Marangozov’s creative path began in the early 1950s when he graduated with honors from the Technical University of Sofia. As a student, he amazed professors with his incredible speed in solving extremely complex mathematical problems. The Communist party leadership, however, wasn’t as impressed, labeling him “politically unreliable” instead. This detail did not break him, and Marangozov followed his dream as planned. He worked in research with enthusiastic specialists convinced the future belonged to microprocessor technology and personal computers. They were known as “Marangozov’s crew.”
It was this crew that worked on the first generation of Bulgaria-made computers. In 1979, Maragonzov and his colleagues introduced IMCO 1, a computer modeled after Apple II. The resemblance to Apple II, which some even compare to copying, was possible mostly due to reversed engineering, given that such American goods were beyond unattainable on the mass market behind the Iron Curtain. But some aficionados of Bulgarian computing don’t agree with the accusation of copying, pointing out that Bulgarian computer makers brought “analog” machines to the market, operating in the same functional way as their Western counterparts.
Ivan Maragonzov’s golden child
Furthermore, due to the lack of competition, computer makers in Bulgaria had the comfort of not rushing a product to the market, which offered more testing of the devices before being mass-produced, correcting some of the issues Western devices were struggling with at the time. However, Bulgaria’s first computer lacked one key element, a floppy disk drive. The reason? Bulgaria couldn’t produce one. The mass production of the computer began in 1980, and a year later, some 50 devices were available.
In 1982, IMCO 2 was officially introduced, a computer on par with the most advanced personal computers in the world at the time. IMCO 2, based on the popular Apple II Plus, was so successful among the narrow group of specialists privileged to have access to it that the Bulgarian Ministry of Education swiftly commissioned the production of IMCO 2 for schools.
Thus, the mass production of Bulgarian computers commenced. Named Pravetz, after the hometown of communist leader Todor Zhivkov, overnight, the computers turned Bulgaria into a computing force to reckon with. At least behind the Iron Curtain, that is.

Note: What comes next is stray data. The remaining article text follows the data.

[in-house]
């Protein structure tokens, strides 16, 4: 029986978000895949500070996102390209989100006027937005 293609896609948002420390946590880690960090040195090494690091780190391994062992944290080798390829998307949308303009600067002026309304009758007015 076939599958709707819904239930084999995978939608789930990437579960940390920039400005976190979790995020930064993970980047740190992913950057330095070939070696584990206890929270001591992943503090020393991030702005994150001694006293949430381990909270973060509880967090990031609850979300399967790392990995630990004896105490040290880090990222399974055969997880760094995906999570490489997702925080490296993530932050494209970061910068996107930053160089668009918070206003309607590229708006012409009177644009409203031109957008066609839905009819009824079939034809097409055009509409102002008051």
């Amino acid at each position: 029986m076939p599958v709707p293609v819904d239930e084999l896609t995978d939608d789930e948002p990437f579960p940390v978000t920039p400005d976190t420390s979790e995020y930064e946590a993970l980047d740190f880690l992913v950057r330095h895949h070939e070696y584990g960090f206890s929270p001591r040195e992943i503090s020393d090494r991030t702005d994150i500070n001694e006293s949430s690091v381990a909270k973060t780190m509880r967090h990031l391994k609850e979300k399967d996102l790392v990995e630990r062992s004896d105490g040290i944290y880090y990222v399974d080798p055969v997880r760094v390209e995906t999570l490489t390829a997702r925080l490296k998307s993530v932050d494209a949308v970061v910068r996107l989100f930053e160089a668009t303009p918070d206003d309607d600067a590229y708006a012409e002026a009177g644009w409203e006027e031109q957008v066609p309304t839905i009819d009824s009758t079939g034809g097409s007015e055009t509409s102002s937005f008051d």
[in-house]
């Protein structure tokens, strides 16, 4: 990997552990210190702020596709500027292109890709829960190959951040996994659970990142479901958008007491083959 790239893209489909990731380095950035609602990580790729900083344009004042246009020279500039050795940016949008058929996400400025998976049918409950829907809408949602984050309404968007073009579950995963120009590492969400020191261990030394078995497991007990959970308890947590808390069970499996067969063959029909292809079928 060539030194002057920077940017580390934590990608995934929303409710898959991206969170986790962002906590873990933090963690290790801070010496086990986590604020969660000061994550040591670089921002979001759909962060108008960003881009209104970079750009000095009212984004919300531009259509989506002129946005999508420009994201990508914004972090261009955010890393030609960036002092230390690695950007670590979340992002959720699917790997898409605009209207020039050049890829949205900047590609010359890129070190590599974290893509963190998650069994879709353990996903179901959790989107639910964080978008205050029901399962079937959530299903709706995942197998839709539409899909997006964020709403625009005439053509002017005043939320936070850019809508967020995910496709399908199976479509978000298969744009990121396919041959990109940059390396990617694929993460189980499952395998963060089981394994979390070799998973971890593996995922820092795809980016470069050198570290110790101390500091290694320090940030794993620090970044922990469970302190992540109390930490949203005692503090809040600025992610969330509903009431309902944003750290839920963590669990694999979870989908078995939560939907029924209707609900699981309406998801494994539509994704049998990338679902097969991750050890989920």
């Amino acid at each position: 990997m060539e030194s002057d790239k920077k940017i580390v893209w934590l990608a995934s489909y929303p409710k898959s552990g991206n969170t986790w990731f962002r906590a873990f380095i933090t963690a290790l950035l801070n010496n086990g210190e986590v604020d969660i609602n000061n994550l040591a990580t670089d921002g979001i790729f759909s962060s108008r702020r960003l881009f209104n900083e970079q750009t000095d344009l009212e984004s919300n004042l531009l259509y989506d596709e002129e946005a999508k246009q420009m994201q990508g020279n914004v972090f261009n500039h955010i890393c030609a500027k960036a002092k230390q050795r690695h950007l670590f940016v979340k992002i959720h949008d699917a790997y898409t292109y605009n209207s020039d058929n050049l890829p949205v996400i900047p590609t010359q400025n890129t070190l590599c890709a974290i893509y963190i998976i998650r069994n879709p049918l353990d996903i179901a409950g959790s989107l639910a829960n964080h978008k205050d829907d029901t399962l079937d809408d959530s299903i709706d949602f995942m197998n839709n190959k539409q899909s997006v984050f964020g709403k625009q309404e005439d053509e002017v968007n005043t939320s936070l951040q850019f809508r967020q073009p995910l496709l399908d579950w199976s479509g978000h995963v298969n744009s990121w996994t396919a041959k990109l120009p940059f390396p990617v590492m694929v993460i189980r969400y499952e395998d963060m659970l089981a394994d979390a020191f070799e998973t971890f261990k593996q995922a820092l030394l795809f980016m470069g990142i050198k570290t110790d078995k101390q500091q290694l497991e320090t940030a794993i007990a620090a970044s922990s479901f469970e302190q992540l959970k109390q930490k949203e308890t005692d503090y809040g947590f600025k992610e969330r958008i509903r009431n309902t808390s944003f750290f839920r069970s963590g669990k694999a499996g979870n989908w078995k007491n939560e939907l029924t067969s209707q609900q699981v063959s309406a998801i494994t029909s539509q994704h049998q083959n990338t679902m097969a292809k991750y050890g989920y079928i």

Destined to be exported to friendly socialist countries, the Pravetz computer was mass-produced but never on the scale the planned economy of Bulgaria envisioned. Production reached a peak at 60,000 computers a year, with the goal being 100,000. Nevertheless, at the time, Bulgaria was producing some 40% of the computers used in the Socialist bloc countries. This was more than enough to contribute to the creation of many factories across Bulgaria, with tens of thousands of employees dedicated to this enterprise. Thanks to this boom in production, in the 1980s, Bulgaria ranked third in the world in the production and use of electronic devices per capita.
The political changes that swept through Central and Eastern Europe at the end of the 1980s and early 1990s also left their mark on Bulgaria’s short-lived computer mass production. Sliding fast into oblivion, the Pravetz brand was revived in 2013, under new management, with the announcement of a laptop getting ready to hit the market. At the time, some 1,000 test laptops were in production, with all components being imported from Taiwan. The laptops, assembled in Bulgaria, still can be seen on the company’s website, but they’re not available for purchase. The company, however, proudly presents its Pravetz SchoolBook, designed to meet the needs of school students, but without disclosing the origin of the machine’s components.
“A computer is a certain style and way of thinking, of acting, of approaching problems. It seizes for itself the routine and, at the same time, educates in ingenuity. We must make it, figuratively speaking, our friend. Let us learn to think more imaginatively, much more logically and abstractly,” the father of the Pravetz computer Ivan Marangozov once said.
It sure looks like the Pravetz legacy is not letting go just yet.